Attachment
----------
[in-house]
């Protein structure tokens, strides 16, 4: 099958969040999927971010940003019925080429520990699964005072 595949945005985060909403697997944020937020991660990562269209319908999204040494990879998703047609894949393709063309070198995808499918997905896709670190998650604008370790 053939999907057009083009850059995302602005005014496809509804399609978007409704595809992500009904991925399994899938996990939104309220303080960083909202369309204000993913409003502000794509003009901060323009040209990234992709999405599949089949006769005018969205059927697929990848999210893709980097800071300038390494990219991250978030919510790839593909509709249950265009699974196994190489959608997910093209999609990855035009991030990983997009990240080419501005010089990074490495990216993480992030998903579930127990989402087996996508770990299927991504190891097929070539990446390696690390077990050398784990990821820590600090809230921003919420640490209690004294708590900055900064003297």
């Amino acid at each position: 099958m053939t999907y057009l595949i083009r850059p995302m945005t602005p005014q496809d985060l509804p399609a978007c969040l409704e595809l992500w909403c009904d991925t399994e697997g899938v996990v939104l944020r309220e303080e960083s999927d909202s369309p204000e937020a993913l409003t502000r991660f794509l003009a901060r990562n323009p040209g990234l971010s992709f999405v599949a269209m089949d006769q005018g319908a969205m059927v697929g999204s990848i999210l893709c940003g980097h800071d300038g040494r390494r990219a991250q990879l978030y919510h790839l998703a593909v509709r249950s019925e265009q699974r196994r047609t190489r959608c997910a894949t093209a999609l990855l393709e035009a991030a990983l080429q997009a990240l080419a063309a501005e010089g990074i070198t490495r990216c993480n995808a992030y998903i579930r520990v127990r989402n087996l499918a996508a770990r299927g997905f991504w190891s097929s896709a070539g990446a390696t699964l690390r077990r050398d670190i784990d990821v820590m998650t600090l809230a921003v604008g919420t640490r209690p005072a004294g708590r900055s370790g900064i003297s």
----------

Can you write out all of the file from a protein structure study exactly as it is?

[in-house]
């Protein structure tokens, strides 16, 4: 099958969040999927971010940003019925080429520990699964005072 595949945005985060909403697997944020937020991660990562269209319908999204040494990879998703047609894949393709063309070198995808499918997905896709670190998650604008370790 053939999907057009083009850059995302602005005014496809509804399609978007409704595809992500009904991925399994899938996990939104309220303080960083909202369309204000993913409003502000794509003009901060323009040209990234992709999405599949089949006769005018969205059927697929990848999210893709980097800071300038390494990219991250978030919510790839593909509709249950265009699974196994190489959608997910093209999609990855035009991030990983997009990240080419501005010089990074490495990216993480992030998903579930127990989402087996996508770990299927991504190891097929070539990446390696690390077990050398784990990821820590600090809230921003919420640490209690004294708590900055900064003297």
């Amino acid at each position: 099958m053939t999907y057009l595949i083009r850059p995302m945005t602005p005014q496809d985060l509804p399609a978007c969040l409704e595809l992500w909403c009904d991925t399994e697997g899938v996990v939104l944020r309220e303080e960083s999927d909202s369309p204000e937020a993913l409003t502000r991660f794509l003009a901060r990562n323009p040209g990234l971010s992709f999405v599949a269209m089949d006769q005018g319908a969205m059927v697929g999204s990848i999210l893709c940003g980097h800071d300038g040494r390494r990219a991250q990879l978030y919510h790839l998703a593909v509709r249950s019925e265009q699974r196994r047609t190489r959608c997910a894949t093209a999609l990855l393709e035009a991030a990983l080429q997009a990240l080419a063309a501005e010089g990074i070198t490495r990216c993480n995808a992030y998903i579930r520990v127990r989402n087996l499918a996508a770990r299927g997905f991504w190891s097929s896709a070539g990446a390696t699964l690390r077990r050398d670190i784990d990821v820590m998650t600090l809230a921003v604008g919420t640490r209690p005072a004294g708590r900055s370790g900064i003297s």